In a February 2017 post for Yale’s Notice & Comment blog, Grewal noted that while Section 6103(f) of the U.S. tax code makes it clear that committees can get someone’s tax return information, “any congressional action, including requests for information, must come within the scope of legislative powers granted by Article I of the Constitution.” That means, Grewal said, that “a request for President Trump’s tax returns, if made for purely political purposes, may exceed legislative powers.”

Grewal noted that there could be legitimate inquiries that Congress could make into Trump’s finances related to foreign emoluments, which is a constitutional issue. They could also potentially examine ethical issues having to do with his businesses if they want to pass changes to ethics laws. Those issues might not involve his tax returns, though.

Certain Congressional committees do have a fairly broad ability to request tax return information, while others have to “specify the purpose for which the return or return information is to be furnished,” according to Section 6103(f)(3). According to Grewal, however, even the committees with broader powers can’t have a specifically political purpose for making a request like this.

Under normal circumstances, it might be tough to prove that there is some nefarious motive behind such a request, but Democrats have already made their intentions pretty well known.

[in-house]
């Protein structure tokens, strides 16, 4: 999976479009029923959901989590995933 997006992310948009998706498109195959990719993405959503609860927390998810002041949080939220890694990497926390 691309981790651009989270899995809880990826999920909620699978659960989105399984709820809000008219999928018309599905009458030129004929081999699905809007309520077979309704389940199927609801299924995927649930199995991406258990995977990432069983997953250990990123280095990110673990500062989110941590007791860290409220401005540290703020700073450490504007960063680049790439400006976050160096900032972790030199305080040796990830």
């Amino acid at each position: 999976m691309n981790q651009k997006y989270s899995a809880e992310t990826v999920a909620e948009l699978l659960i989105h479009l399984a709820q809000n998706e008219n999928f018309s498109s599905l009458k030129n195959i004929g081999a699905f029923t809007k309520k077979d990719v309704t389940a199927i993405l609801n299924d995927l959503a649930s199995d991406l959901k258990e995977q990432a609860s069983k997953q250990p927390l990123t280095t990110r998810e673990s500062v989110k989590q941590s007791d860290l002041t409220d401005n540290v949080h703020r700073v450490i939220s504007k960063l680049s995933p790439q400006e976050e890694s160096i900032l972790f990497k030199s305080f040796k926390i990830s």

“The many intemperate public comments that Democratic legislators have made about Trump’s tax returns could taint any request they make for them,” Grewal said.

https://taxprof.typepad.com/taxprof_blog/2018/11/democrats-intend-to-get-hold-of-trumps-tax-returns-but-their-intemperate-comments-may-block-their-ac.html

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Comments

Does anyone seriously believe they want those returns for anything other than partisan political reasons?

Posted by: ruralcounsel | Nov 15, 2018 4:29:04 AM

To prevent the oft-stated intents of abuse and leaking of confidential tax information by Democrats, the next great Trump tax bill should repeal Section 6103(f) of the Code before Christmas.

Posted by: Woody | Nov 15, 2018 11:07:26 AM

I would refer readers to the previous blog post here that cites IRC Section 6103(g), which permits the President to request any tax return, with no exclusion for legislators. The battle over the President's tax returns could become a nuclear war of competing leaks, investigations, and potentially worse.

Posted by: Michael L. Wyland | Nov 16, 2018 11:12:50 AM

Michael L. Wyland, Democrats have little to fear from leaks of their tax returns. Such leaks wouldn't show unreported graft and insider tips that they received. We could look at Harry Reid's tax returns all day and never figure out from them how he got so lucky in his investments. Even Hillary Clinton's amazing cattle futures profits look okay on paper.

Posted by: Woody | Nov 19, 2018 9:07:41 AM

Wishful thinking, Woody. Wishful thinking.

Posted by: ruralcounsel | Nov 20, 2018 4:17:44 AM